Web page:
Wednesday, April 25, 2018

'The world wouldn't be a world without the newspaper.'

Labor, by Will Barnet (Metropolitan Museum of Art) 
     You know what's hard work? Deboning whitefish. A machine can't do it. So a guy stands in a chilled room—has to be chilled so the fish won't spoil. He runs his bare—has to be bare, so he can feel the pin bones—left hand over the whitefish, while the right one pulls out the nearly-invisible bones with a needle-nosed pliers.
     I know this because I once watched it done. And what did the whitefish deboner talk about? How fortunate he was to have his job. How happy it made him.
     That stuck with me, and explains why I winced, a little, at the Sun-Times' new slogan: "The hardest-working newspaper in America."
     My first thought was: "How do we know? Did we study all the other newspapers? Because otherwise we've installed a lie atop the front page."
     Loyal employee that I am, or try to be, I groped for a bright spin: "mere puffery," as my lawyer friends would say. Like "World's Best Coffee." Why not? The Tribune called itself "The World's Greatest Newspaper," for half a century (a boast fossilized in the call letters "WGN") and that wasn't true either.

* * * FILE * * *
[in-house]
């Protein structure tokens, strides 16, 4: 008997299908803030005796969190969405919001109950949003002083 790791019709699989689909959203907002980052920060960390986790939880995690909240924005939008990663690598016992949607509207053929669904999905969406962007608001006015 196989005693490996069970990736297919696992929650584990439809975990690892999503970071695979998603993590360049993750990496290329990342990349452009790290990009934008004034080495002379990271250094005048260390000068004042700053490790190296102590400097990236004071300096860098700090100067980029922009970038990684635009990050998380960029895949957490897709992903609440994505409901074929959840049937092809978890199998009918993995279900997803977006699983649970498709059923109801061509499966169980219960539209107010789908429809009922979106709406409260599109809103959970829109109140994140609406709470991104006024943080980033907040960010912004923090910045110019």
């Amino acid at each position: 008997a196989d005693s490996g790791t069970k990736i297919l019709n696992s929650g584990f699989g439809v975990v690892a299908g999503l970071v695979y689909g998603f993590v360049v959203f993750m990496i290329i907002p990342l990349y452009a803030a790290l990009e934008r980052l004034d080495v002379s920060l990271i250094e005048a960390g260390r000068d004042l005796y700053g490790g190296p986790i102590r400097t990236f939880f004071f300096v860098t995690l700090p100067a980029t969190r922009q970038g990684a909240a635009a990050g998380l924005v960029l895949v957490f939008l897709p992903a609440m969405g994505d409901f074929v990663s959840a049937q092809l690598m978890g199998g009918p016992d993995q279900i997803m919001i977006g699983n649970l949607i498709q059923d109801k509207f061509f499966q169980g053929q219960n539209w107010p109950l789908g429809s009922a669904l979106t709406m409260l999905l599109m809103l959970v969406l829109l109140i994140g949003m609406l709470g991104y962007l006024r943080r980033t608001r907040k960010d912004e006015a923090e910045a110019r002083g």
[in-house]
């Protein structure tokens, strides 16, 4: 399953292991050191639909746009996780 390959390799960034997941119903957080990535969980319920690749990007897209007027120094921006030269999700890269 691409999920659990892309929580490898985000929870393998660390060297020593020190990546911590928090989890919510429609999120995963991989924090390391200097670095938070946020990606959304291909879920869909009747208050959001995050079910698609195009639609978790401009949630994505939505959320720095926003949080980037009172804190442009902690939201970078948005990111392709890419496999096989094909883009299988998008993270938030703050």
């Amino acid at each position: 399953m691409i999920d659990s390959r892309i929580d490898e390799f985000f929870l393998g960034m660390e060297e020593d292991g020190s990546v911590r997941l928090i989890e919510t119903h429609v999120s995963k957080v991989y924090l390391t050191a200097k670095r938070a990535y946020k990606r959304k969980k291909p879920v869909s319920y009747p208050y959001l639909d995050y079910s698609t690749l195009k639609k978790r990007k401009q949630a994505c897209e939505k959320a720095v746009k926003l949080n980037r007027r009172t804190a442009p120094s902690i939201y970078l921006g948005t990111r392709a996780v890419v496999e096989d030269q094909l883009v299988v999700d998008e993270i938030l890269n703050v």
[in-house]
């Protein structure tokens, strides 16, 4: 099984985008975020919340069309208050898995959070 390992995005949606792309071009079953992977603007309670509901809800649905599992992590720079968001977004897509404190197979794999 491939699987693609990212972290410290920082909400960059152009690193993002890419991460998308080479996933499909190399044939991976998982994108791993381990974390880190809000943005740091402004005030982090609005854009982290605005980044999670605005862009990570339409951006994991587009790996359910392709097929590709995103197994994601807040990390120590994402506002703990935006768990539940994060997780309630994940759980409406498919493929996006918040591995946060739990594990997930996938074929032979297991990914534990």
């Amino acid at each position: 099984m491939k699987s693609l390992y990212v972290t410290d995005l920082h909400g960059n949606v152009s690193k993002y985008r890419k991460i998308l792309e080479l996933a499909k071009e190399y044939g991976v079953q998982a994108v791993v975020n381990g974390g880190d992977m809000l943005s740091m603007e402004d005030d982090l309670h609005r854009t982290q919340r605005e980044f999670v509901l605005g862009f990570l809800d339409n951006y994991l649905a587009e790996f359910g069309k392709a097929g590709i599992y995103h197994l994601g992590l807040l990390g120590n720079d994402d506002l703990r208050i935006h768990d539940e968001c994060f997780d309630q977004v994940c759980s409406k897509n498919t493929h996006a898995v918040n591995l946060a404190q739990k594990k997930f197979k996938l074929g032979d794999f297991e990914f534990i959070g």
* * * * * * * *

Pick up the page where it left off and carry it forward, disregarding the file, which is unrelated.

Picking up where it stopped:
So I understand why “hard-working” now appears on every page of our print editions. What is the task of this newspaper? Only absorbing everything happening now in the entire world with an emphasis on Chicago and Illinois. Filter out the superfluous and present the essential events in a completely accurate and public form within a few minutes of their occurring. Do so, lately, in an environment where bald lies are boldly uttered at the highest levels while preserving a reputation for accuracy so great that our mistakes are remembered forever. “IT’S REAGAN AND FORD” a Sun-Times front page headline trumpeted about the 1980 presidential ticket. It wasn’t.


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14 comments:

  1. I pay for content. I currently subscribe to the NYT, WAPo, WSJ LA Times, Miami Herald and the Chicago Tribune. Other than you and in his day Ebert I never read the SunTimes. But I'll consider a subscription. The price is ok. The one paper that I think is totally overpriced is the Boston Globe.

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  2. Well, that's good company to be in. I hope you do consider subscribing. Might I ask: Why the Miami Herald?